What that leads me to is that I am considering evidence—all evidence—from credible, science-backed sources and weaving that into a plan for what works for me and my family. I’m proceeding carefully and also radically into a mode of self-experimentation, starting with diet and fitness.
In short, I’m eating and exercising like a caveman.
Actually, after months of research, I’m following the majority of the advice behind the “Primal Blueprint” and a month in, I am shocked at how much better I feel (and look).
Before I go into what results I’ve gotten, I’ll just say that it’s a no-brainer that your health should be your biggest priority in life. If you are living in a way that shortchanges your health, short-term or long-term, you will have many obstacles on the path toward living your bliss, simply because so much of your time will be taken up with illness, discomfort or more serious problems. Trust me. I know how much time my dad spends at the doctor’s office. It’s mind-boggling.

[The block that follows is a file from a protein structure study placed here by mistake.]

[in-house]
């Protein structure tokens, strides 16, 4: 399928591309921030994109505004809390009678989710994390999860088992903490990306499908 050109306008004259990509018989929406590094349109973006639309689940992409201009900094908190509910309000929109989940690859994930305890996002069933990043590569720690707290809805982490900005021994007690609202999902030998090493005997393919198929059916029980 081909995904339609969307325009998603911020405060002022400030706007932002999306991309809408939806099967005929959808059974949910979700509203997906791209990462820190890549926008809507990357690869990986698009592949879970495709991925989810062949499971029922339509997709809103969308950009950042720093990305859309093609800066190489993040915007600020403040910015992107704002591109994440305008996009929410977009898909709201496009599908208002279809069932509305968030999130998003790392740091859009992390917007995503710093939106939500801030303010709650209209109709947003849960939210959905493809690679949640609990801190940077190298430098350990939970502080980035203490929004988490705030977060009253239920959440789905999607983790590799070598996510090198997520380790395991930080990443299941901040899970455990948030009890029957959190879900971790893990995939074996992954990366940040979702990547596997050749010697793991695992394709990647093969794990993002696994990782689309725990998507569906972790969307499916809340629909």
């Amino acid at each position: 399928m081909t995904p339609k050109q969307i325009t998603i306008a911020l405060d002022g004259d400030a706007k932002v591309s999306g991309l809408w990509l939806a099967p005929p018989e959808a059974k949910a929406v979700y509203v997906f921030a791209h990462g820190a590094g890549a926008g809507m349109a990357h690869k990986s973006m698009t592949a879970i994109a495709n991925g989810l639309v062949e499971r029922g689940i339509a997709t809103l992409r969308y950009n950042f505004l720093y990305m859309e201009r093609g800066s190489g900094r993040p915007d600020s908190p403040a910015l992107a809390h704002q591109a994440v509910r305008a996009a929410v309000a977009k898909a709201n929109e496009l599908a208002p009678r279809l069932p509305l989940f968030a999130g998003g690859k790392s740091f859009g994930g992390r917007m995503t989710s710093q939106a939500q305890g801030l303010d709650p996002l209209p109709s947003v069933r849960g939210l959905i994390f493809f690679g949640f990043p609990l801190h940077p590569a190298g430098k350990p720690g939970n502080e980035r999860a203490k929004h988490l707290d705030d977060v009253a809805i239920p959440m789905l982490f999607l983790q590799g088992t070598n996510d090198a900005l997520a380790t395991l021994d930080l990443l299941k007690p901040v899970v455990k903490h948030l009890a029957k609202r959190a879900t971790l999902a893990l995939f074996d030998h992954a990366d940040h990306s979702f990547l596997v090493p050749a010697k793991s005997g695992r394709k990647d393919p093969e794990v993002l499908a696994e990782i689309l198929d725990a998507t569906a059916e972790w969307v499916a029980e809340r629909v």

And the thing is, I don’t think most people (my dad included) are lazy, have poor impulse control or are gluttonous overeaters. I think there is something wrong with the way we’ve been taught to go about fitness and diet and it is just not working, as evidenced by the chronic illness, obesity epidemic and even just people like me, who had minor, chronic ailments, despite doing everything “right.”
My troubles really began after my son’s birth. I had no problem losing the weight from pregnancy (which wasn’t much to begin with: about 25 pounds), but keeping my blood sugar stable has been a challenge for the last two years. I had a couple of hypoglycemia incidents that had me sick, nauseated and in bed feeling so bad that I contemplated going to the ER. Then the constant feeling of being run down. Granted, a newborn will do that to you, and since he didn’t sleep through the night until he was 15 months old, that had some hand in it, but I knew instinctively it wasn’t the whole story. Then, despite a regular walking/running exercise routine, yoga, “healthy” food and being hungry all the damn time, I realized I wasn’t heavy or overweight, but just puffy. If I was doing everything right, why wouldn’t I be in great shape?